All Bhutanese citizens are required to observe the national dress code, known as Driglam Namzha, while in public during daylight hours. The rule is enforced more rigorously in some districts (dzongkhag) than others. Men wear a heavy knee-length robe tied with a belt, called a gho, folded in such a way to form a pocket in front of the stomach. Women wear colorful blouses over which they fold and clasp a large rectangular cloth called a kira, thereby creating an ankle-length dress. A short silk jacket, or toego may be worn over the kira. Everyday gho and kira are cotton or wool, according to the season, patterned in simple checks and stripes in earth tones. For special occasions and festivals, colourfully patterned silk kira and, more rarely, gho may be worn. Clothing has various sociological functions, including: conspicuous consumption stating or claiming identity establishing, maintaining and defying sociological group norms Thus wearing specific types of clothing or the manner of wearing clothing can convey messages about class, income, belief and attitude. ... This article or section does not cite its references or sources. ... Binomial name Bubo virginianus (Gmelin,, 1788) The Great Horned Owl, Bubo virginianus, is a very large owl. ... Bhutanese women in the kira The kira is the national dress for women in Bhutan. ...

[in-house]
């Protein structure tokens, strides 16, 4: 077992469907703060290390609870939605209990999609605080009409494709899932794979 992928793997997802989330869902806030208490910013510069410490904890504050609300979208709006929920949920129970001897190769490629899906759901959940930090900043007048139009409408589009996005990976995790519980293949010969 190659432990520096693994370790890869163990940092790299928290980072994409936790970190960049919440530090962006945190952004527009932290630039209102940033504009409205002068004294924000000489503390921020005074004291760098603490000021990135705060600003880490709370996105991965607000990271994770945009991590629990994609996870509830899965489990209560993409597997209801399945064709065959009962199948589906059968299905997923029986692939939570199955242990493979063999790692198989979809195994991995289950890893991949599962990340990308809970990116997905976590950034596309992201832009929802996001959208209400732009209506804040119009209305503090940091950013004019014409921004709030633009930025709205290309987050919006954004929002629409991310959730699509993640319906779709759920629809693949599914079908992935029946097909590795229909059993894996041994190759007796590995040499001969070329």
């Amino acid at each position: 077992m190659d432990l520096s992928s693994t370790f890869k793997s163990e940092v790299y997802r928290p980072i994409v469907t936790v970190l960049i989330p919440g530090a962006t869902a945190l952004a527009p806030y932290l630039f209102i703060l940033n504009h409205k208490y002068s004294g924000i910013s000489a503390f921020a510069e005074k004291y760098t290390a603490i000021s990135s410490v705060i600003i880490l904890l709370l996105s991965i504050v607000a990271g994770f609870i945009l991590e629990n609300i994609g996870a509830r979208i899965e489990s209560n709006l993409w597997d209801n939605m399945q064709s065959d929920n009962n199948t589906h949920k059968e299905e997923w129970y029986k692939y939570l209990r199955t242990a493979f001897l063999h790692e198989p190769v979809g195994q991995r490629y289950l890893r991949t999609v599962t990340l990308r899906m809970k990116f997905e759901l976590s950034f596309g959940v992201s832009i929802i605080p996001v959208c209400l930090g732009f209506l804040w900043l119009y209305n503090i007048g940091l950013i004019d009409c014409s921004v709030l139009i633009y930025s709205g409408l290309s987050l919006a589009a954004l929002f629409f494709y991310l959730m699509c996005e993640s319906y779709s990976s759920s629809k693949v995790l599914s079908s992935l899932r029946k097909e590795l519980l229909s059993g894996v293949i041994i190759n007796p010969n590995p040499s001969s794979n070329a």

Additional rules of protocol apply when visiting a dzong or a temple, or when appearing before a high level official. Male commoners wear a white sash (kabney) from left shoulder to opposite hip. Local and regional elected officials, government ministers, cabinet members, and the King himself each wear their own colored kabney. Women wear a narrow embroidered cloth draped over the left shoulder, a rachu. Kabney is a silk scarf worn as a part of the Gho, the traditional male costume in Bhutan. ...


The dress code has met with some resistance from the ethnic Nepalese citizens living along the Indian border who resent having to wear a cultural dress which is not their own.


Men and women in society